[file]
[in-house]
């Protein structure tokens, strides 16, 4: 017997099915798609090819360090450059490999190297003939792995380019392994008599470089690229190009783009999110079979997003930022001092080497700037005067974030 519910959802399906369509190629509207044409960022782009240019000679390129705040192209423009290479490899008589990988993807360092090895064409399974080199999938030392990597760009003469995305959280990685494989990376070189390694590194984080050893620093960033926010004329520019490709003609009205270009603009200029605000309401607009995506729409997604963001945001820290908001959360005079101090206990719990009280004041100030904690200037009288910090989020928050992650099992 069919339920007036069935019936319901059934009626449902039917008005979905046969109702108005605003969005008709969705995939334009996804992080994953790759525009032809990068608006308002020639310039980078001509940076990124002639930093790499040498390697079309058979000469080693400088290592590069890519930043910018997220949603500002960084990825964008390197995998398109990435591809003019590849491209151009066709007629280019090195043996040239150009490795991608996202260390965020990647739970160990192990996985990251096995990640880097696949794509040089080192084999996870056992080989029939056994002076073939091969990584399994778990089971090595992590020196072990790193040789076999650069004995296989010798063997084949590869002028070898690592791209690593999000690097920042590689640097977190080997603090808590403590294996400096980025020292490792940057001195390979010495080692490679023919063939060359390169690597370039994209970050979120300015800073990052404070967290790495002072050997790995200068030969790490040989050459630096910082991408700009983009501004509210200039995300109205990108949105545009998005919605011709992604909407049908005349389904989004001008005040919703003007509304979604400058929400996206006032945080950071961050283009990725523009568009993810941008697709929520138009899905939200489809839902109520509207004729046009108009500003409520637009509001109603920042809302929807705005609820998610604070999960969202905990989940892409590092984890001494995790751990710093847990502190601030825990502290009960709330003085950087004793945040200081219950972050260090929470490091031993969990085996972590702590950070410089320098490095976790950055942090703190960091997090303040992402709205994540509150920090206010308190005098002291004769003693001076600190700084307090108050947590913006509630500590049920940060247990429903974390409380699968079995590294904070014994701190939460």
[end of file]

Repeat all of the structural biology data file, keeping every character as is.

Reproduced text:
[in-house]
């Protein structure tokens, strides 16, 4: 017997099915798609090819360090450059490999190297003939792995380019392994008599470089690229190009783009999110079979997003930022001092080497700037005067974030 519910959802399906369509190629509207044409960022782009240019000679390129705040192209423009290479490899008589990988993807360092090895064409399974080199999938030392990597760009003469995305959280990685494989990376070189390694590194984080050893620093960033926010004329520019490709003609009205270009603009200029605000309401607009995506729409997604963001945001820290908001959360005079101090206990719990009280004041100030904690200037009288910090989020928050992650099992 069919339920007036069935019936319901059934009626449902039917008005979905046969109702108005605003969005008709969705995939334009996804992080994953790759525009032809990068608006308002020639310039980078001509940076990124002639930093790499040498390697079309058979000469080693400088290592590069890519930043910018997220949603500002960084990825964008390197995998398109990435591809003019590849491209151009066709007629280019090195043996040239150009490795991608996202260390965020990647739970160990192990996985990251096995990640880097696949794509040089080192084999996870056992080989029939056994002076073939091969990584399994778990089971090595992590020196072990790193040789076999650069004995296989010798063997084949590869002028070898690592791209690593999000690097920042590689640097977190080997603090808590403590294996400096980025020292490792940057001195390979010495080692490679023919063939060359390169690597370039994209970050979120300015800073990052404070967290790495002072050997790995200068030969790490040989050459630096910082991408700009983009501004509210200039995300109205990108949105545009998005919605011709992604909407049908005349389904989004001008005040919703003007509304979604400058929400996206006032945080950071961050283009990725523009568009993810941008697709929520138009899905939200489809839902109520509207004729046009108009500003409520637009509001109603920042809302929807705005609820998610604070999960969202905990989940892409590092984890001494995790751990710093847990502190601030825990502290009960709330003085950087004793945040200081219950972050260090929470490091031993969990085996972590702590950070410089320098490095976790950055942090703190960091997090303040992402709205994540509150920090206010308190005098002291004769003693001076600190700084307090108050947590913006509630500590049920940060247990429903974390409380699968079995590294904070014994701190939460």